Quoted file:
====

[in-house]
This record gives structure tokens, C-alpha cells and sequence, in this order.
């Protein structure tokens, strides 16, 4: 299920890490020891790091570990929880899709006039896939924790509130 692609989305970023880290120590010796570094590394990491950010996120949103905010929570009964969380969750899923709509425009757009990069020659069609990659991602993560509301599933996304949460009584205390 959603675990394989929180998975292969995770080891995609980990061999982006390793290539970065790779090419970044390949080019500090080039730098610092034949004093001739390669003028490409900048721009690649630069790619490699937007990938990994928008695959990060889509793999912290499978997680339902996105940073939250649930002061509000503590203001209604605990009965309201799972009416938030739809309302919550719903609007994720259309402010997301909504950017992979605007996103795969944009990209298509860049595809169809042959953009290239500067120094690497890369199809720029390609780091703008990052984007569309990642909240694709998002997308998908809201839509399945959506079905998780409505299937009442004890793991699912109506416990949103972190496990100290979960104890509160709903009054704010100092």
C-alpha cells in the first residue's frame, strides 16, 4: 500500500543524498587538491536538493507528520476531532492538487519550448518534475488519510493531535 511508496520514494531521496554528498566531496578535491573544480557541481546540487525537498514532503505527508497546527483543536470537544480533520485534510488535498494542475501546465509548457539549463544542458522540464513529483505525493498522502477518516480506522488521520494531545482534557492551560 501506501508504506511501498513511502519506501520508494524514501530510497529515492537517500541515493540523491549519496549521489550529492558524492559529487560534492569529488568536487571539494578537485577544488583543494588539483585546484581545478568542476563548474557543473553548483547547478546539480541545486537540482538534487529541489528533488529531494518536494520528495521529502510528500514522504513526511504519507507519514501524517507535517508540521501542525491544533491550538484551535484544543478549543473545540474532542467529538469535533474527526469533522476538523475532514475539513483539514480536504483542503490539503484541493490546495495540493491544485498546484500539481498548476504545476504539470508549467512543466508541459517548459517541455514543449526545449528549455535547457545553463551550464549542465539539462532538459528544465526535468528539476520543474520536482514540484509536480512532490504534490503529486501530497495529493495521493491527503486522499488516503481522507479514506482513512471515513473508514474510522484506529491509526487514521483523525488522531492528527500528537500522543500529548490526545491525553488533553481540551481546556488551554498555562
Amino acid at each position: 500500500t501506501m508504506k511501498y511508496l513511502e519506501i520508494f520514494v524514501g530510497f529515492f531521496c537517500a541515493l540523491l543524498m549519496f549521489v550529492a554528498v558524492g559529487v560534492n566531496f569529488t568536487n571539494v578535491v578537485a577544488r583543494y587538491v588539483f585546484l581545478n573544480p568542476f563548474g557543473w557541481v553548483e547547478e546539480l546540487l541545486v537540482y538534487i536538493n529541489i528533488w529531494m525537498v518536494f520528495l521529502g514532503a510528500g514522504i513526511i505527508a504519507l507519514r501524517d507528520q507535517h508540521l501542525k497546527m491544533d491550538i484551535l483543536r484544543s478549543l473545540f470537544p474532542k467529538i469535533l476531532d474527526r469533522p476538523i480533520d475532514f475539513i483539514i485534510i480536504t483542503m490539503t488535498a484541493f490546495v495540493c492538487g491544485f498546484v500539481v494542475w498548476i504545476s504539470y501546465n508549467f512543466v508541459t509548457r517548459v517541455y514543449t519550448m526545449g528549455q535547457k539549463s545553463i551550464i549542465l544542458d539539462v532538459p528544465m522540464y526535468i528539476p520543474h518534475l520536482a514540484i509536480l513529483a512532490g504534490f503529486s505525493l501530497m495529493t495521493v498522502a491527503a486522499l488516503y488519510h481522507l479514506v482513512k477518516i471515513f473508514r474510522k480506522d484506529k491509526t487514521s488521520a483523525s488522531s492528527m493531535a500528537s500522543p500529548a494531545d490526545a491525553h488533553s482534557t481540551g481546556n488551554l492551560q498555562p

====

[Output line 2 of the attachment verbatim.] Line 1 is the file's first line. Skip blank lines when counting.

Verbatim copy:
This record gives structure tokens, C-alpha cells and sequence, in this order.